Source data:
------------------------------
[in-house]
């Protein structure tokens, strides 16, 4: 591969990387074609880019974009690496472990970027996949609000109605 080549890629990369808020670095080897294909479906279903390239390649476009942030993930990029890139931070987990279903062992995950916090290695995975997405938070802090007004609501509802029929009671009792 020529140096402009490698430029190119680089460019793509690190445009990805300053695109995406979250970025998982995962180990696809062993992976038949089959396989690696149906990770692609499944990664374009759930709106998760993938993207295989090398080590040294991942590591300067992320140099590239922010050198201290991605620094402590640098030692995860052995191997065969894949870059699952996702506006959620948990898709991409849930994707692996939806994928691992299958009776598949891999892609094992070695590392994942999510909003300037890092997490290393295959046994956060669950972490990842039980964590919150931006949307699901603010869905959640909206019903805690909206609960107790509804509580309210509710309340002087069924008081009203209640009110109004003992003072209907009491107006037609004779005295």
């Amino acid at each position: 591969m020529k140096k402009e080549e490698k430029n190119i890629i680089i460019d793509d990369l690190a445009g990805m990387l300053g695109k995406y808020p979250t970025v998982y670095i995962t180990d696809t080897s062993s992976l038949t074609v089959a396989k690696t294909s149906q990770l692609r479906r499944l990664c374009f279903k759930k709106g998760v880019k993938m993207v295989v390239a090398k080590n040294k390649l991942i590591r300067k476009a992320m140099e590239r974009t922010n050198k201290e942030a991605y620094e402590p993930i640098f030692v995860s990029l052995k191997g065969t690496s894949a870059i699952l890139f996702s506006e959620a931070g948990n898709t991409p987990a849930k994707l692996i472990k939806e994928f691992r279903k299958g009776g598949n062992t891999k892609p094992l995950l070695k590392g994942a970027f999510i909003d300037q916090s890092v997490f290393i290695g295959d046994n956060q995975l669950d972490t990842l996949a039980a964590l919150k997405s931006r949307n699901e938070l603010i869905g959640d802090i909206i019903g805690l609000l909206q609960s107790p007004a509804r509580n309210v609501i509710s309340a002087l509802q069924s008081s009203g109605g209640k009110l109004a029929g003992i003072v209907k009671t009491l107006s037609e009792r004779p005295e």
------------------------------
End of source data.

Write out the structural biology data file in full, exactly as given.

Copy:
[in-house]
């Protein structure tokens, strides 16, 4: 591969990387074609880019974009690496472990970027996949609000109605 080549890629990369808020670095080897294909479906279903390239390649476009942030993930990029890139931070987990279903062992995950916090290695995975997405938070802090007004609501509802029929009671009792 020529140096402009490698430029190119680089460019793509690190445009990805300053695109995406979250970025998982995962180990696809062993992976038949089959396989690696149906990770692609499944990664374009759930709106998760993938993207295989090398080590040294991942590591300067992320140099590239922010050198201290991605620094402590640098030692995860052995191997065969894949870059699952996702506006959620948990898709991409849930994707692996939806994928691992299958009776598949891999892609094992070695590392994942999510909003300037890092997490290393295959046994956060669950972490990842039980964590919150931006949307699901603010869905959640909206019903805690909206609960107790509804509580309210509710309340002087069924008081009203209640009110109004003992003072209907009491107006037609004779005295």
């Amino acid at each position: 591969m020529k140096k402009e080549e490698k430029n190119i890629i680089i460019d793509d990369l690190a445009g990805m990387l300053g695109k995406y808020p979250t970025v998982y670095i995962t180990d696809t080897s062993s992976l038949t074609v089959a396989k690696t294909s149906q990770l692609r479906r499944l990664c374009f279903k759930k709106g998760v880019k993938m993207v295989v390239a090398k080590n040294k390649l991942i590591r300067k476009a992320m140099e590239r974009t922010n050198k201290e942030a991605y620094e402590p993930i640098f030692v995860s990029l052995k191997g065969t690496s894949a870059i699952l890139f996702s506006e959620a931070g948990n898709t991409p987990a849930k994707l692996i472990k939806e994928f691992r279903k299958g009776g598949n062992t891999k892609p094992l995950l070695k590392g994942a970027f999510i909003d300037q916090s890092v997490f290393i290695g295959d046994n956060q995975l669950d972490t990842l996949a039980a964590l919150k997405s931006r949307n699901e938070l603010i869905g959640d802090i909206i019903g805690l609000l909206q609960s107790p007004a509804r509580n309210v609501i509710s309340a002087l509802q069924s008081s009203g109605g209640k009110l109004a029929g003992i003072v209907k009671t009491l107006s037609e009792r004779p005295e």